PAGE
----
A new study found that mothers diagnosed with Multiple Sclerosis (MS), who attempted to continue breastfeeding exclusively for two months possessed a lower risk of encountering an MS relapse six months after delivery, compared to those who did not.
Exclusive breastfeeding pertains to the absence of supplemental feedings in replacement for breastfeeding meals for a minimum of two months. Nonexclusive breastfeeding, on the other hand, is defined as the partial or complete lack of breastfeeding.
The group of researchers led by Kerstin Hellwig, from Ruhr-University Bochum, Germany reviewed information of 201 pregnant women with MS, collated between 2008 and June 2012. Participants also have follow-up data one year after the delivery in the German MS and pregnancy registry nationwide.
The data reviewed by the authors contained 120 mothers or 59.7 percent of participants who intended to practice exclusive breastfeeding for two months, 42 mothers or 20.9 percent who aimed to practice combined supplemental and breastfeeding measures and 30 mothers or 19.4 percent of study subjects who did not breastfeed at all. Out of the 201 women, 178 or 88.6 percent were noted to utilize disease-modifying therapy (DMT) agents prior to their pregnancies.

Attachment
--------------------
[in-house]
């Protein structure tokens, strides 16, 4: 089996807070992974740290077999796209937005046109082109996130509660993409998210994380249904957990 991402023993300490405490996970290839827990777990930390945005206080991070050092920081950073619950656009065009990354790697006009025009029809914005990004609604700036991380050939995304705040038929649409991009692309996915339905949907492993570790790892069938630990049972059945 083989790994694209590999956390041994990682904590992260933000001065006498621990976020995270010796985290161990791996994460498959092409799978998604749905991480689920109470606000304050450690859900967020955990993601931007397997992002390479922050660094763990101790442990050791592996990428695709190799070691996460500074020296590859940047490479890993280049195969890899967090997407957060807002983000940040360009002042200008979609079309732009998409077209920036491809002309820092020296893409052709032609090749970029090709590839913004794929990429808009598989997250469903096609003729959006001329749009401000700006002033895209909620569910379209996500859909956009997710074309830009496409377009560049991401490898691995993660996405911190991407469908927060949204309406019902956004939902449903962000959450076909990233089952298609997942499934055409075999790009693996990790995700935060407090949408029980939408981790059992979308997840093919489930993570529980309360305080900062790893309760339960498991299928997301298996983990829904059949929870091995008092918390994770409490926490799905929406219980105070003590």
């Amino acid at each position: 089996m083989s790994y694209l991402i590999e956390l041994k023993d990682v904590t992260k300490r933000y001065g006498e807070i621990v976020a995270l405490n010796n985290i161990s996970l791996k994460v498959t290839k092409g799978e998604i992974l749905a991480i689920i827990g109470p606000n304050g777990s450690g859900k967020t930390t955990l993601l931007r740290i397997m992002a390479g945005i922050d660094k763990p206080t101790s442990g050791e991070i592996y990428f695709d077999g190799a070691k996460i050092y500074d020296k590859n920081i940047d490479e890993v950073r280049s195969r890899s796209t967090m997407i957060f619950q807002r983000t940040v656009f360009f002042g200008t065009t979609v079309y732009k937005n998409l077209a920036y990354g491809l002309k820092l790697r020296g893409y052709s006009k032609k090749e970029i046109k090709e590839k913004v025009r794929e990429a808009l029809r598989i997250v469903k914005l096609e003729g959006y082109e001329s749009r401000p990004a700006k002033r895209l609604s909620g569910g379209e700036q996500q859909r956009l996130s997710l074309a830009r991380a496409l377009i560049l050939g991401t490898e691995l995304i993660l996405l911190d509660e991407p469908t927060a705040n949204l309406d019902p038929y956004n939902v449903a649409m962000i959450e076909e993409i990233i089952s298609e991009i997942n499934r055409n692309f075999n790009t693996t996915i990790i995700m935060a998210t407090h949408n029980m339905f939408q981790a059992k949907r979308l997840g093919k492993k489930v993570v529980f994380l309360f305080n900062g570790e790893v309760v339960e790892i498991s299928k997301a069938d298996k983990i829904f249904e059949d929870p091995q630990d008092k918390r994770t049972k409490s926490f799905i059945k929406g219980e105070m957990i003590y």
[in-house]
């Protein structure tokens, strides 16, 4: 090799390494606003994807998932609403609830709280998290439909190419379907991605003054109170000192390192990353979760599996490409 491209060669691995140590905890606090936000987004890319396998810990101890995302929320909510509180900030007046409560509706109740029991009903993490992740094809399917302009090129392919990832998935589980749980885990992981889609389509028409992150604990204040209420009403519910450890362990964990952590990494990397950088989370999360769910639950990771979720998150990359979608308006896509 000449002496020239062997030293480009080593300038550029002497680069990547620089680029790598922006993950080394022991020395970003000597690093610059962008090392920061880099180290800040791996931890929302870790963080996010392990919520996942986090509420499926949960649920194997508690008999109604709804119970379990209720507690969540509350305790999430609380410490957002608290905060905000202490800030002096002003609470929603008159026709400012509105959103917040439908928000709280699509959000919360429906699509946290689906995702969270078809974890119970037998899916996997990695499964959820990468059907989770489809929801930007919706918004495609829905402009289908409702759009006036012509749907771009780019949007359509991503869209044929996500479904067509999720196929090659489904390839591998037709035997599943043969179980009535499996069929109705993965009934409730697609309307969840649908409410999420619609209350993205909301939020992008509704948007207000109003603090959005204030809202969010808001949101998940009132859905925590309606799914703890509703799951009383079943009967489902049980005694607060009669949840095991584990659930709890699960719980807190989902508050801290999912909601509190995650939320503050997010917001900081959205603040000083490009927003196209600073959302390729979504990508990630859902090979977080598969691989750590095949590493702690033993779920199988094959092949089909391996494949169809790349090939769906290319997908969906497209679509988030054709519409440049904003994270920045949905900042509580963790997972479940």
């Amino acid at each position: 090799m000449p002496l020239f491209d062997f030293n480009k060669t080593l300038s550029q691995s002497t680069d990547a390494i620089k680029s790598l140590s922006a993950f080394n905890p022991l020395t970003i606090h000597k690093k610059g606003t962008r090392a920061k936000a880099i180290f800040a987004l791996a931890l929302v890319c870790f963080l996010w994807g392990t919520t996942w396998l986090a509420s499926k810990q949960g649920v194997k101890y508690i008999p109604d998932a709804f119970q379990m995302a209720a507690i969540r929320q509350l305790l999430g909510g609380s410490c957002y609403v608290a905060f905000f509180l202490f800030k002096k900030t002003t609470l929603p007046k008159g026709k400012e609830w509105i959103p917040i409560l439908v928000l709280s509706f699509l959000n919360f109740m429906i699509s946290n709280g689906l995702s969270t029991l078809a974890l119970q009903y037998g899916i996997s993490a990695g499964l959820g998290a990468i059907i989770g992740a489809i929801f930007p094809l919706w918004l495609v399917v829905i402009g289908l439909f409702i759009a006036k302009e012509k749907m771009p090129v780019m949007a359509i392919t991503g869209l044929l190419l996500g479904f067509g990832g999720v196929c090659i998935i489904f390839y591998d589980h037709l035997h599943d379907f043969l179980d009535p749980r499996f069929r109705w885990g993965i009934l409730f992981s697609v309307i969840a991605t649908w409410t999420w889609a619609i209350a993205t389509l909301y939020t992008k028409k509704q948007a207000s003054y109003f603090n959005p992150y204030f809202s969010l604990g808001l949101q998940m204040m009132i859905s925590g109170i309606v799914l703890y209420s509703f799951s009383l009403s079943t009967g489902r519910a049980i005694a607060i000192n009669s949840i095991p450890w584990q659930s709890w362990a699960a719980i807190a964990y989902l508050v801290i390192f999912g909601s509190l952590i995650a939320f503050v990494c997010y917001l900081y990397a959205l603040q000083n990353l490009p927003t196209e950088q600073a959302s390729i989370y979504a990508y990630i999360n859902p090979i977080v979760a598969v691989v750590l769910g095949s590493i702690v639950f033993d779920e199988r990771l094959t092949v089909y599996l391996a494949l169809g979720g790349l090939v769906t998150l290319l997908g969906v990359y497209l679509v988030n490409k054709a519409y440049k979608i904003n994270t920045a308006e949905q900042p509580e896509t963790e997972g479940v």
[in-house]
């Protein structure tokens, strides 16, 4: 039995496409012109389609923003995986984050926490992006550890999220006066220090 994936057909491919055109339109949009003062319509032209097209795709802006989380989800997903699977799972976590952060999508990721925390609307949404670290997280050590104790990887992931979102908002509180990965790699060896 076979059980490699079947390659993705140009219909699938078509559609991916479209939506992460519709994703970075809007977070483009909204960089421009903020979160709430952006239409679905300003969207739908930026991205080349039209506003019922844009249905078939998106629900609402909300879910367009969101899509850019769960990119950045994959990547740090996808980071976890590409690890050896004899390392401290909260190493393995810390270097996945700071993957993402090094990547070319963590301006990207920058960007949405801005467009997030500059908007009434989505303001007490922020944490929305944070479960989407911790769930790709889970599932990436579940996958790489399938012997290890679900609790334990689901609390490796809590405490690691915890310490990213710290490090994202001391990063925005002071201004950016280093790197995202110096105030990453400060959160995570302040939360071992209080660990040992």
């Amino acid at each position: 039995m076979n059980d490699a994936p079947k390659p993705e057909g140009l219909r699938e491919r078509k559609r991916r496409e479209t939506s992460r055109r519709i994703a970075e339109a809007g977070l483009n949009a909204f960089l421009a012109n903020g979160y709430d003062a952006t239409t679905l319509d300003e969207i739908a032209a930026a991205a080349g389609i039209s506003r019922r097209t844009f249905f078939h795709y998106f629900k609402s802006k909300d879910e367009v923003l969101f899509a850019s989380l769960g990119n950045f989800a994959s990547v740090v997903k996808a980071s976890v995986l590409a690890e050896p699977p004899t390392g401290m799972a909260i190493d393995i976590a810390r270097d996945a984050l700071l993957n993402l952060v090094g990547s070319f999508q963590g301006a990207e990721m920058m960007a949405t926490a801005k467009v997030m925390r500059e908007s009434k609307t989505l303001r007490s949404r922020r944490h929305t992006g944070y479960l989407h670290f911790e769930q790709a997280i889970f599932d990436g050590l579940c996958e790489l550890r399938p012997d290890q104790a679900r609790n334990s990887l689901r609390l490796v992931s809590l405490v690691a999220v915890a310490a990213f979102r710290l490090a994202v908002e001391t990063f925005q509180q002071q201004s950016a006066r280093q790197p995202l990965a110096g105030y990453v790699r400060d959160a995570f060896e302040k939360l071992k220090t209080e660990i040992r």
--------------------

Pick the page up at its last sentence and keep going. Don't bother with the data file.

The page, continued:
The findings of the study, published in the JAMA Neurology, show that 31 participants or 38.3 percent of the study population, who did not practice exclusive breastfeeding measures had experience relapse six months after their delivery and only 20 participants or 24.2 percent who looked into implementing exclusive breastfeeding practices for a minimum of two months, had a relapse.
"Taken together, our findings indicate that women with MS should be supported if they choose to breastfeed exclusively," said the study authors, because practicing such apparently does not result in the elevation of MS relapse risk after delivery. Although relapse may be halted during the first months of the postpartum stage due to exclusive breastfeeding, the risk of relapse may return as babies are required to start eating regular food items.
In the end, the researchers concluded that the results of the investigations suggest that MS may be treated modestly during a specific period of time if exclusive breastfeeding practices are performed. The study also showed that exclusive breastfeeding does not contribute to the increased risk of developing MS thus, mothers who opt to do so should be fully supported.
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